You’ll find a Zurkhaneh in any city in Iran. I also attended in Shiraz and the contrast could not have been greater. In Yazd there were 50-60 spectators, most of us tourists happy to pay a small 50000 rial entry. In Shiraz, I was the only tourist – just me and five locals. Initially I found this a little intimidating but being Iran, it couldn’t have been further from the truth – participants and spectators greeted me with a smile, a handshake and the inevitable questions about my nationality and Iranian travel itinerary.
Words of Advice
Make sure you bring all the cash you will need (including some extra), ideally in USD or Euro. It is almost impossible to access money in Iran. And I only include the "almost" because we all know that only the Sith deal in absolutes.
Make sure you understand the concept of Toman. 1 toman equals 10 rial. While the currency is Rial, most prices are quoted in toman. To make things more complex, the final 3 zeroes are often dropped. So a price of 70 is actually 70000 toman, which is 700000 rial! Important - always clarify if the price is in rial or toman and you can't go wrong.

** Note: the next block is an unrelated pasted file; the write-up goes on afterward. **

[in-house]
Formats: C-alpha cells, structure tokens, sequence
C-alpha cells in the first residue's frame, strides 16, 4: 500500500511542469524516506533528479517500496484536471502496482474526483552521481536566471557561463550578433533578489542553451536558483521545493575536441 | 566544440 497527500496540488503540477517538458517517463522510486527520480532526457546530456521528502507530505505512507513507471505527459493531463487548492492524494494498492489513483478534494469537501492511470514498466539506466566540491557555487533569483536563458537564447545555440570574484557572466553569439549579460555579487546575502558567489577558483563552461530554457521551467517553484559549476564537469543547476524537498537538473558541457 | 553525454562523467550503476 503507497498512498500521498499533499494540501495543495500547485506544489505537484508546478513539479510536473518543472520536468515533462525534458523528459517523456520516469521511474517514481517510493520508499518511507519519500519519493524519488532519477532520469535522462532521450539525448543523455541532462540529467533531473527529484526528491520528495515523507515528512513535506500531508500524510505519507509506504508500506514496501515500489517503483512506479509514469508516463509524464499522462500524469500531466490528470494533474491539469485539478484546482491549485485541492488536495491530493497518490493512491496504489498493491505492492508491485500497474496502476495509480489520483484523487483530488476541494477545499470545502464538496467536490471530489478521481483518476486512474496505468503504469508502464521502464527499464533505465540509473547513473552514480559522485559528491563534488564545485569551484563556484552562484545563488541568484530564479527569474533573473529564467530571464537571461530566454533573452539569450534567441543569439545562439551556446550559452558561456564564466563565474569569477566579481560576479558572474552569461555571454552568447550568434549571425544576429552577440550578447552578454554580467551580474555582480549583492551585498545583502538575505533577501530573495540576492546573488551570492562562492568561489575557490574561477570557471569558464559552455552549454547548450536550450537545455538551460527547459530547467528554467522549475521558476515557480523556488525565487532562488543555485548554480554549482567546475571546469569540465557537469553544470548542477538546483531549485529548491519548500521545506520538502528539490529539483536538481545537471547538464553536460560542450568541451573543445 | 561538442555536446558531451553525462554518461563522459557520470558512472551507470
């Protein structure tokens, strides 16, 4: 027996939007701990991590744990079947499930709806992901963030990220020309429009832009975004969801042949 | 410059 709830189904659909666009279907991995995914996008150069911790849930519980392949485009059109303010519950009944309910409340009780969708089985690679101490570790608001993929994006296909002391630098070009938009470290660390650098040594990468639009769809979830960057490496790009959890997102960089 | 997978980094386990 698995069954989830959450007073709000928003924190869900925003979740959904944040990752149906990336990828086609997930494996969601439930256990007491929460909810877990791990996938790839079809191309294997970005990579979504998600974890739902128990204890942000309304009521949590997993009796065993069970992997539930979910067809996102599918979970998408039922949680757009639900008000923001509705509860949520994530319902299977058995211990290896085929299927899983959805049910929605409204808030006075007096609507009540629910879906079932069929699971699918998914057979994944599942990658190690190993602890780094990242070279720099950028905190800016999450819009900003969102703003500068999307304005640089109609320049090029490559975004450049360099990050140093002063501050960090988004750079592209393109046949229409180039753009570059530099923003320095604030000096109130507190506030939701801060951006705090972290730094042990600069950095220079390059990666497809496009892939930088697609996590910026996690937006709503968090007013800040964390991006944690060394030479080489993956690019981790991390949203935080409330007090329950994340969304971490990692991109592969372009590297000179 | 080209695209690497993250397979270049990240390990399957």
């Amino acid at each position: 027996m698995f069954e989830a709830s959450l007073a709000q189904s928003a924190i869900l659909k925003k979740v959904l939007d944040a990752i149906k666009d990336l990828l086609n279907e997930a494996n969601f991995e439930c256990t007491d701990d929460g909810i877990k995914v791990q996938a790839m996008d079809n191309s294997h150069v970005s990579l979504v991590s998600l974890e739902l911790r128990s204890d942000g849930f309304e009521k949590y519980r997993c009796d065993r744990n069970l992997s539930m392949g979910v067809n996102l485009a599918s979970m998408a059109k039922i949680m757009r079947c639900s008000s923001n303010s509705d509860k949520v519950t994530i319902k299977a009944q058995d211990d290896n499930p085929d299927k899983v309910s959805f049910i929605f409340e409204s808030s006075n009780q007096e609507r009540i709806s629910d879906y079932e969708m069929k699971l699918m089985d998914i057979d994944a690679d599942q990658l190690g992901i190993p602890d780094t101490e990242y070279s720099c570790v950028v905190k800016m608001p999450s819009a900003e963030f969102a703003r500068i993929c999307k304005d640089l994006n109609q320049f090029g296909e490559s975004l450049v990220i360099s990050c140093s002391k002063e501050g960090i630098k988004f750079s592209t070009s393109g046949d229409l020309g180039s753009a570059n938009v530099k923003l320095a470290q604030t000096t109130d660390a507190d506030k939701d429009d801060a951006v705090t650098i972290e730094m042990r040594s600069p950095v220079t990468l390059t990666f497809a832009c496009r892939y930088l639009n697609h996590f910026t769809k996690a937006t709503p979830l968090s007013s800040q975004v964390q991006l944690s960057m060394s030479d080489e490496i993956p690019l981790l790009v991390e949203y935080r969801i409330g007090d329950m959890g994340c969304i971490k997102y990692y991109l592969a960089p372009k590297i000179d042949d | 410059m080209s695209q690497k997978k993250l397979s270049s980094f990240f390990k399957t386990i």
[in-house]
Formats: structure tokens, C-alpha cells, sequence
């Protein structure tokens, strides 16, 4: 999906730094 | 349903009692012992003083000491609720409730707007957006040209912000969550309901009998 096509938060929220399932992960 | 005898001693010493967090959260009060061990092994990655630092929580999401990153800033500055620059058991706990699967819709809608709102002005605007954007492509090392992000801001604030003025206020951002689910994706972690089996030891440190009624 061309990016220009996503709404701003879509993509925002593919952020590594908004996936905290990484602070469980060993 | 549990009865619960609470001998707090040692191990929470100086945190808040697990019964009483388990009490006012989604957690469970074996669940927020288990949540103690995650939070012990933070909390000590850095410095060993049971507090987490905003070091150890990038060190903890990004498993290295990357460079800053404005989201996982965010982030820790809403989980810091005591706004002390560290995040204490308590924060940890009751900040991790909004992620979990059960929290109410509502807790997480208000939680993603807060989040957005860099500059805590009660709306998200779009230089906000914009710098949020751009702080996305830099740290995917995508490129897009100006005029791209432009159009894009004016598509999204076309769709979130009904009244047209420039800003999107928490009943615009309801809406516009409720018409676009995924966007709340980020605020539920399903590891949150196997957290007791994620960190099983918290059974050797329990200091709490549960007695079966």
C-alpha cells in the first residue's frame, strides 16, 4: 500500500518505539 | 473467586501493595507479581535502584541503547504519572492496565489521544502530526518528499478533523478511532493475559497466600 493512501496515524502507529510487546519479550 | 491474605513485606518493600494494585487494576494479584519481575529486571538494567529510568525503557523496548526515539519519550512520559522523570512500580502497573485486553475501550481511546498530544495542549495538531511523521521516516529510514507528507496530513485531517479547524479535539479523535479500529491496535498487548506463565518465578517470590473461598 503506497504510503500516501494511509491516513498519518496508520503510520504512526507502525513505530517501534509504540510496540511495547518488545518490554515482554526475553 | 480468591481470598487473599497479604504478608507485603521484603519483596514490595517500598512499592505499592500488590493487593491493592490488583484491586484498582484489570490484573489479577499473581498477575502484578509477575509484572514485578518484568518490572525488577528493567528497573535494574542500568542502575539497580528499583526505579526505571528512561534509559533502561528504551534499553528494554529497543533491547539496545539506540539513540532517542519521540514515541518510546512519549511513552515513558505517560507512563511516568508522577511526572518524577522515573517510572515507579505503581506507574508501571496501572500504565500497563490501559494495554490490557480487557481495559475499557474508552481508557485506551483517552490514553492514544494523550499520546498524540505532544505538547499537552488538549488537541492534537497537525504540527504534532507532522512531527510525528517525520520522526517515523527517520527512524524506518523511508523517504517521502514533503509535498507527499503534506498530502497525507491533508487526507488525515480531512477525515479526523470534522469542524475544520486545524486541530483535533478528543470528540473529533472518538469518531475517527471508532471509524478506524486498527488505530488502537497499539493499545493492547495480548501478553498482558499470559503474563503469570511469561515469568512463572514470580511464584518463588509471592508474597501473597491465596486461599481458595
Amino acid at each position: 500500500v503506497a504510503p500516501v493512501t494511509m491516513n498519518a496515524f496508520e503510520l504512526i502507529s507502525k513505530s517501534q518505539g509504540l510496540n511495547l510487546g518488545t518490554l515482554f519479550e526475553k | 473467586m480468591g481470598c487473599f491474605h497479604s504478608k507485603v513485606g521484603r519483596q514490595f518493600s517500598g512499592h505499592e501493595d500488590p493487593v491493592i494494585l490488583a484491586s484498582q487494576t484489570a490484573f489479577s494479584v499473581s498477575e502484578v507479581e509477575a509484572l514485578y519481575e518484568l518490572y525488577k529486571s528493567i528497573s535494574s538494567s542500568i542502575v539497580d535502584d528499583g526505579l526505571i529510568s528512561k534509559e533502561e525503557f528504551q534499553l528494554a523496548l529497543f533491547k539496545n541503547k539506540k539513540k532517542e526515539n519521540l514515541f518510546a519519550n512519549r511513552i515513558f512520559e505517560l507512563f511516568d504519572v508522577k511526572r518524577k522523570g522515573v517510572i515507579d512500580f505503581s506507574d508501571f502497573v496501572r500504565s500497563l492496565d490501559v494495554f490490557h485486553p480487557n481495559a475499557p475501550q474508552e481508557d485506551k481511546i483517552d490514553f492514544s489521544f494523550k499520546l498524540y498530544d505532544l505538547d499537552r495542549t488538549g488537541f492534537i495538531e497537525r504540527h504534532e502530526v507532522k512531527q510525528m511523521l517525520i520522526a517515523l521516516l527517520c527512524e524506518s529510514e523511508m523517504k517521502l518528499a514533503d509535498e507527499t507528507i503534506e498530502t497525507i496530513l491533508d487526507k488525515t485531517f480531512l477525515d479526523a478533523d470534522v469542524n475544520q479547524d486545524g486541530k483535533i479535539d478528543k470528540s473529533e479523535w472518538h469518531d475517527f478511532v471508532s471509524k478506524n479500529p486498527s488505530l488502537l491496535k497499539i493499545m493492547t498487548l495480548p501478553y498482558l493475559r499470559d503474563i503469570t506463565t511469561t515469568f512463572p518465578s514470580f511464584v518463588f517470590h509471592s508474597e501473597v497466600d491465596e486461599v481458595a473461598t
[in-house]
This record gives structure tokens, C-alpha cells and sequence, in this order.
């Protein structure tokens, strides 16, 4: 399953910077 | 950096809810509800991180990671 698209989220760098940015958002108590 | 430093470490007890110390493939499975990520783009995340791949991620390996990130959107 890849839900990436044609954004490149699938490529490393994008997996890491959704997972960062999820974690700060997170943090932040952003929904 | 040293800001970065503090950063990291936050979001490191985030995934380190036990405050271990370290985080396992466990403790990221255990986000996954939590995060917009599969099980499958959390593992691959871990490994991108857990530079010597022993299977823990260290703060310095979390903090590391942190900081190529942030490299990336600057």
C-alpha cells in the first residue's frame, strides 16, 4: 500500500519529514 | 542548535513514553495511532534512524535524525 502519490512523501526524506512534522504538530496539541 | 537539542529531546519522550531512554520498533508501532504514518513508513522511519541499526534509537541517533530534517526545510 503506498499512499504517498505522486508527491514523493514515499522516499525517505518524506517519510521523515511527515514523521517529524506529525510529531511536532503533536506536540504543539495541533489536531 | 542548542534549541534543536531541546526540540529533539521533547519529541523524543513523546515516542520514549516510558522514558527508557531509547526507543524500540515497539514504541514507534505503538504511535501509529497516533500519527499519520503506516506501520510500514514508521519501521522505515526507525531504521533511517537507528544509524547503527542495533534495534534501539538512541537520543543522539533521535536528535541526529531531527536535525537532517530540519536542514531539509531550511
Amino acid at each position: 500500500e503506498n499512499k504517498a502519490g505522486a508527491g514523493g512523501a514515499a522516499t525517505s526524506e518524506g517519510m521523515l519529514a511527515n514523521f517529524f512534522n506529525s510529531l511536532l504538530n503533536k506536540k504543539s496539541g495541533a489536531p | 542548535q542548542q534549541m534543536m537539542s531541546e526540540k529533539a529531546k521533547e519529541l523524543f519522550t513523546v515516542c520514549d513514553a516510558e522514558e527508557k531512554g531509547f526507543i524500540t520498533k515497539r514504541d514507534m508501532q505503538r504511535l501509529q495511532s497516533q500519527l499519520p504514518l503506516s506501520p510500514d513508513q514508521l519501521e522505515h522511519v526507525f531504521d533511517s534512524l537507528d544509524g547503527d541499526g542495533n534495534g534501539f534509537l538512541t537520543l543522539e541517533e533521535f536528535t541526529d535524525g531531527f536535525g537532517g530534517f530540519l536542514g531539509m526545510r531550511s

I’ve mentioned the kindness and generosity of Iranians throughout this post. There is an exception though – taxi drivers! Like in most countries, they’re out to cheat you of out of every rial they can. Thankfully, there is an answer. While there is no Uber due to international sanctions, Iran has their own version – Snapp. Like Uber, you install the app and then request via your smartphone. The price is set, and you pay in cash (since your credit card is no good here). Standard price for a 1-2km ride is 40000 rial (homework – how many toman is this? 😊) – at less than a Euro it is excellent value and way better than you’ll get from the taxi mafia. The only downside is that it isn’t available in all cities – Yes to Tehran/Kashan/Shiraz/Isfahan, No to Yazd.